But one of Agee’s most notable achievements, as a film writer and historian, was his epic “Comedy’s Greatest Era,” which appeared as the cover story in the September 3, 1949 issue of Life magazine. In it, he paid tribute to the comedians of the silent era, focusing on four key figures: Charles Chaplin, Buster Keaton, Harold Lloyd, and Harry Langdon. The piece’s impact cannot be overstated: by that point, 20-plus years after the introduction of the “talkies,” these silent comics had been all but forgotten (save Chaplin, whose cultural ubiquity had dimmed yet remained, thanks in no small part to his controversial private life and continued, if sporadic, output). The story resuscitated Buster Keaton’s moribund career and reignited interest in the era.
It was also a key moment in the relationship between Agee and Chaplin, who had become friends and would later work together on a never-realized film project that Agee had written for Chaplin. (That treatment, and the story behind it, is included in the recent book Chaplin and Agee .) But that relationship had begun back in 1947, when Chaplin released a film called Monsieur Verdoux. The story of a modern-day Blackbeard who marries rich widows and murders them for their money, it was Chaplin’s most scathingly received film; the critics loathed it, and audiences stayed away.
But Agee thought it was a masterpiece. On May 31, 1947, he began a “frame-by-frame appreciation” of the picture in The Nation, a lengthy and detailed defense which ran in three parts; the third of them, appearing on June 21, began with a note indicating that the film was no longer even in release. But Agee had to say his peace. “Disregard virtually everything you may have read about the film,” he insists, and if anything, that one line indicates exactly how far ahead of his time Agee was; the defensive posture, naysaying of colleagues, and fierce loyalty for an unloved film shows a writer who might have been at home writing contrarian film criticism for Slate.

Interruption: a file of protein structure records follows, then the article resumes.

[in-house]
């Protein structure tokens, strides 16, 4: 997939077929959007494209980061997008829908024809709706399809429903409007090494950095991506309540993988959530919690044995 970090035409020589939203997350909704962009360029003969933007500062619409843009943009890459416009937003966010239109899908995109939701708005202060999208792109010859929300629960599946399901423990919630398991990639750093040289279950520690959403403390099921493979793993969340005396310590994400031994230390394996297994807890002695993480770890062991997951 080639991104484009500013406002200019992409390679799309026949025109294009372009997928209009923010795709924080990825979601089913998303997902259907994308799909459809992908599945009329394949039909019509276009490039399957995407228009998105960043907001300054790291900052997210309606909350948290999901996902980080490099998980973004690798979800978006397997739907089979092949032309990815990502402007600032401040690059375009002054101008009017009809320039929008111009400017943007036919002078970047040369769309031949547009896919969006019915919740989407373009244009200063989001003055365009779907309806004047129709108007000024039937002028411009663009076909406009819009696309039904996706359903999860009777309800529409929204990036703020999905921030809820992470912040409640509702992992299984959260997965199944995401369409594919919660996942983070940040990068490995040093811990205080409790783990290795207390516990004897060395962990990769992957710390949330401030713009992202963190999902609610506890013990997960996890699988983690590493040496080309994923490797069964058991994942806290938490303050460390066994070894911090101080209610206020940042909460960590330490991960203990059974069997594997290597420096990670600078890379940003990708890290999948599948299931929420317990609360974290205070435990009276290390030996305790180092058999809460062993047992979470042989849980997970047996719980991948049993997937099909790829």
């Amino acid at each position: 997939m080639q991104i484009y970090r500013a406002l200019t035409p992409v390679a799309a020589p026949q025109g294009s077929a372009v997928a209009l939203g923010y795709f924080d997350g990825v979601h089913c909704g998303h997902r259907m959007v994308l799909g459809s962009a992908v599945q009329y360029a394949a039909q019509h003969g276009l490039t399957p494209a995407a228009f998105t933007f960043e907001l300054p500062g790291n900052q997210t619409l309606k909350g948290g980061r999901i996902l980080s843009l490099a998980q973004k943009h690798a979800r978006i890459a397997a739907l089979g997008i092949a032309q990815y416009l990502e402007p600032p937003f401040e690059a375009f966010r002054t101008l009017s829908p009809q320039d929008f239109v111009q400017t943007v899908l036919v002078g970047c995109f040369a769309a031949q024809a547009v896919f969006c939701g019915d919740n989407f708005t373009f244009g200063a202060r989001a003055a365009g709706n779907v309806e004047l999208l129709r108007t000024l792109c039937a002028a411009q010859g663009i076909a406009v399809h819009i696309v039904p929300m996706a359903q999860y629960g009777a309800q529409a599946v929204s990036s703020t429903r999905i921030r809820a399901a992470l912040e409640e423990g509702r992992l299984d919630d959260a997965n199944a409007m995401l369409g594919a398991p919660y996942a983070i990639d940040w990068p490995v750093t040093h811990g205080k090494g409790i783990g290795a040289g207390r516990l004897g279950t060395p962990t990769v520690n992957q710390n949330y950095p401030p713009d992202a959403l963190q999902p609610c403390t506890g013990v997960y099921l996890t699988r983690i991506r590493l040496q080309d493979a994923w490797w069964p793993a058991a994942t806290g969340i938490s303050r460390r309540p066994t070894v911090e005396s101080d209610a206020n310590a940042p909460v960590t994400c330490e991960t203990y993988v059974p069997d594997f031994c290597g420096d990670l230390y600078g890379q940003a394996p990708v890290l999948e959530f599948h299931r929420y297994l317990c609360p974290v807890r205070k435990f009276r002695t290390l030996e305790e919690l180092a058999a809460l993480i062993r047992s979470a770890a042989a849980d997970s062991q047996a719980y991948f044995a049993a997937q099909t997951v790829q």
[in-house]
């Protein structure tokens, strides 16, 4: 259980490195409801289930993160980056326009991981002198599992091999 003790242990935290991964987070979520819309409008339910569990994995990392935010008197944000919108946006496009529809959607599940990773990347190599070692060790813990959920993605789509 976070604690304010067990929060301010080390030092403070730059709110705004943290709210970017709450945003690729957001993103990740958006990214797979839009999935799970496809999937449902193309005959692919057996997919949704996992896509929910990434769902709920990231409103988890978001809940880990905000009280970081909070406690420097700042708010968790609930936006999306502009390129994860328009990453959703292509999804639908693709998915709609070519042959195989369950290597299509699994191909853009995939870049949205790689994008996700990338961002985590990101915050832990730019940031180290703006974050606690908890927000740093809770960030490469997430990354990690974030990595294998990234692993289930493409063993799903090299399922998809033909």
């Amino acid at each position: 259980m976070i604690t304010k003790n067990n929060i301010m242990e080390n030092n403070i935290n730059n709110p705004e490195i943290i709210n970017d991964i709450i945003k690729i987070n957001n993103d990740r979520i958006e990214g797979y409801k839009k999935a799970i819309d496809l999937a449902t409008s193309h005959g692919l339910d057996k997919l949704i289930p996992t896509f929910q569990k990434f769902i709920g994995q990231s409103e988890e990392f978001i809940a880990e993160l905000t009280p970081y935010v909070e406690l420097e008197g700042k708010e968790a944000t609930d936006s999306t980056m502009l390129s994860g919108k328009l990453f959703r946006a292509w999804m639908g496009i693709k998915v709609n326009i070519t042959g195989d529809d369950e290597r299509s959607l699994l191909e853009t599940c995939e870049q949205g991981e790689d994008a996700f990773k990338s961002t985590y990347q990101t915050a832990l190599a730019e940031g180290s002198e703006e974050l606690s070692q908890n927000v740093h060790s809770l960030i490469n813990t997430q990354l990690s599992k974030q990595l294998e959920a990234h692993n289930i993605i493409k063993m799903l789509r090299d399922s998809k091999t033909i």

When Agee died, at age 45, in the back of a New York cab, he had ceased writing film criticism on a regular basis, though he still wrote occasional pieces for film publications like Sight & Sound. His great success as a screenwriter and novelist might’ve meant he was done writing about film. But film writing was not done with him. His style, passion, and wit would continue to influence film writers for generations, from Farber to Kael to Sarris to Ebert to Schickel to Morris; in many ways, Agee’s decade of work at Time and The Nation would come to define how we think of film criticism, and of film critics themselves.